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petros Offline OP
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I am just curious if in general 10" speakers tend to be "smoother" sounding and have more detail than 12" speakers, putting all other factors aside.

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All other things being equal (materials) they
can move faster and track transients better
but since they lack the surface area of a 12"
move less air - which is why they get coupled
in arrays (2x10 4x10 etc so often)
They also exhibit less "beaming" than a 12"
(directional projection or narrowing of
the sweet spot) since this is a function of
wavelength vs, diameter of the cone...One
of the reasons the higher the freq a speaker
works for, the narrower the driving surface.
(tweeters being 1 inch or so and woofers
starting at 6 inches on out to 18' in general.

"Smoother"? Many factors can effect perceived
freq response but for my money it is the
"beaming" thing \:D


if it ain't broke don't fix it...
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You don't state usage. But for bass and guitar, I like 10s a lot. In the 70s I used to work for a sound company that handled Gauss speakers, and we loaded an SVT cab with Gauss 10s... the PA version, not the guitar speaker. Made it heavier than a block of lead, but the sound was wonderful. The bass players that I enjoy most seem to always be carrying at least two 10s in their rigs... I don't know why it works out that way, but it does.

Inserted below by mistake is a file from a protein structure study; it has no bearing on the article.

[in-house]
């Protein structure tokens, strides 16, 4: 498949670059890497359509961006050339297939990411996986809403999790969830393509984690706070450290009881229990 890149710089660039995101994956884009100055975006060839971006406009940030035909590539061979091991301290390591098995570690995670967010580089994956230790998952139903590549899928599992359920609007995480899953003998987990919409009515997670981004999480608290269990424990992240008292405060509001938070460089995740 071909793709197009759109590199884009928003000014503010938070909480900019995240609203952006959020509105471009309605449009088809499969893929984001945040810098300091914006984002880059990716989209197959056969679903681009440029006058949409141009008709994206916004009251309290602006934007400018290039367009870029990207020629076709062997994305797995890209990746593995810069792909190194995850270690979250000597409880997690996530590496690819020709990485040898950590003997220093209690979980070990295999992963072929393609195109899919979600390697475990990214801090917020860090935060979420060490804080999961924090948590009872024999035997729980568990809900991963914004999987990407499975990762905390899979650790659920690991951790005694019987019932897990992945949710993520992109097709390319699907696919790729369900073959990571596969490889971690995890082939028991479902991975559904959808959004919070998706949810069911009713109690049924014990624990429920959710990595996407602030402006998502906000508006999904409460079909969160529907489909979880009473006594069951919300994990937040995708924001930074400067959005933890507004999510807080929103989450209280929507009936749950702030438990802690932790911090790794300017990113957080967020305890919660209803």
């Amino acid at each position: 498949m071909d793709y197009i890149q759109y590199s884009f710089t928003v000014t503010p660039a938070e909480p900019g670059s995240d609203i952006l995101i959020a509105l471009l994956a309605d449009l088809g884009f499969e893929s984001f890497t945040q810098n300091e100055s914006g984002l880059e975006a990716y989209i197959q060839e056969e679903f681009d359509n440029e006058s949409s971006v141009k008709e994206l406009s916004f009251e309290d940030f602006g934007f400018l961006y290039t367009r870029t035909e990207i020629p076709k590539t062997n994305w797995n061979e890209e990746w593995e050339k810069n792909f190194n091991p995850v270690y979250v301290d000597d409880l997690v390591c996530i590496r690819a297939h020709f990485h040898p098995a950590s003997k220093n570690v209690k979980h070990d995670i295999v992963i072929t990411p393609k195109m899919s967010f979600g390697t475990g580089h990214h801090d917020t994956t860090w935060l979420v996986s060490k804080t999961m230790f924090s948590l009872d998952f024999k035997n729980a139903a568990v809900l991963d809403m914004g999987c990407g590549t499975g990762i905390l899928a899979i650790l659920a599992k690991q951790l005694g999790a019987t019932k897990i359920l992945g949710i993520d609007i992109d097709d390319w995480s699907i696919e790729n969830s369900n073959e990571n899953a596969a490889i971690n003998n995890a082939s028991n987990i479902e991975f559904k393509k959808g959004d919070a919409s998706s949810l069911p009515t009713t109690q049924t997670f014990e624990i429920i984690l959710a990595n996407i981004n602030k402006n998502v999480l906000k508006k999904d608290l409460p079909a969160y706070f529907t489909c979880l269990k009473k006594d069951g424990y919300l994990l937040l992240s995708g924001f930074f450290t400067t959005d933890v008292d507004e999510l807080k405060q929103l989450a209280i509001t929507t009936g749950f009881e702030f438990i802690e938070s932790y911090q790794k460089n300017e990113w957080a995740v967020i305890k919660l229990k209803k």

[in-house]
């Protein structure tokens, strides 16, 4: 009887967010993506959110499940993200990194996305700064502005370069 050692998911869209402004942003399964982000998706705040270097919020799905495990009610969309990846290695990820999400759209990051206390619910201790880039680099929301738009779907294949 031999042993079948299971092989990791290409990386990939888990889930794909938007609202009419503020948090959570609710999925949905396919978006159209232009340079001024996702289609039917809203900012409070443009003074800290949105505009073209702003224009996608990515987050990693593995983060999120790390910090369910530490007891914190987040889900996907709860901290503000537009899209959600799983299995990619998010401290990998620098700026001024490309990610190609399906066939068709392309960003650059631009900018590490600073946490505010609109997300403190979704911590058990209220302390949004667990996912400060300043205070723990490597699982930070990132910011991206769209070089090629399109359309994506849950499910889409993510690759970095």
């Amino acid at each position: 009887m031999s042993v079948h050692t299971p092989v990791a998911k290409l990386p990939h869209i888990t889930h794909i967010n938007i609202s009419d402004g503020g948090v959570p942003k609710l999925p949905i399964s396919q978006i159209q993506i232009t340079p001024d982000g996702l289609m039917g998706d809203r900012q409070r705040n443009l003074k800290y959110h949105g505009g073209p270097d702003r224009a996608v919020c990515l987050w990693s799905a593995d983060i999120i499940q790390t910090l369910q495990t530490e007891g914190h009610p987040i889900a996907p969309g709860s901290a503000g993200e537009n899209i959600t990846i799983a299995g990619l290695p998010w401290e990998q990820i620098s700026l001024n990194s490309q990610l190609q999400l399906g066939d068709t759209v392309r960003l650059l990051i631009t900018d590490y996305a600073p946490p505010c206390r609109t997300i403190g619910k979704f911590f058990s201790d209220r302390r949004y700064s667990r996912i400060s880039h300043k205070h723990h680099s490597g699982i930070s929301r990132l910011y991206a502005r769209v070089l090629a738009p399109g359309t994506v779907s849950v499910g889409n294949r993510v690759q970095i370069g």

As a guitar player, I've always been partial to the sound of 10s, and I have a Fender Vibrolux (2x10), a Super Reverb(4x10), a small Roland single 10, and a Marshall 2x10 tube amp, all of which sound good to me.

You are in a subjective area, but I'll say that I like the sound of 10 inch speakers over 12s in certain situations. In PA or monitoring, the design of the rigs should render the components 'invisible', and one would hope that a good system design would account for the peculiarities in any given component.

Bill


"I believe that entertainment can aspire to be art, and can become art, but if you set out to make art you're an idiot."

Steve Martin

Show business: we're all here because we're not all there.

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The material is notable . . . traditional guitar cones are made from cellulose (paper!), so the larger they are the more they 'flap' around ~ the driver is connected at the center, which moves more or less as it is excited by the amp, while the outer fringe is more sluggish. I like celestion blue 12 inch speakers, where the driver is oversized to 'compensate' a bit for the size of the cone, and the whole assembly adds its own distinct mix/reproduction of harmonics, etc.

That's also why subwoofers tend to be a stiffer material ~ less flap from an aluminum cone than a paper cone. Monitors aim for a light but stiff cone ~ sometimes contradictory requirements, especially at high SPLs!


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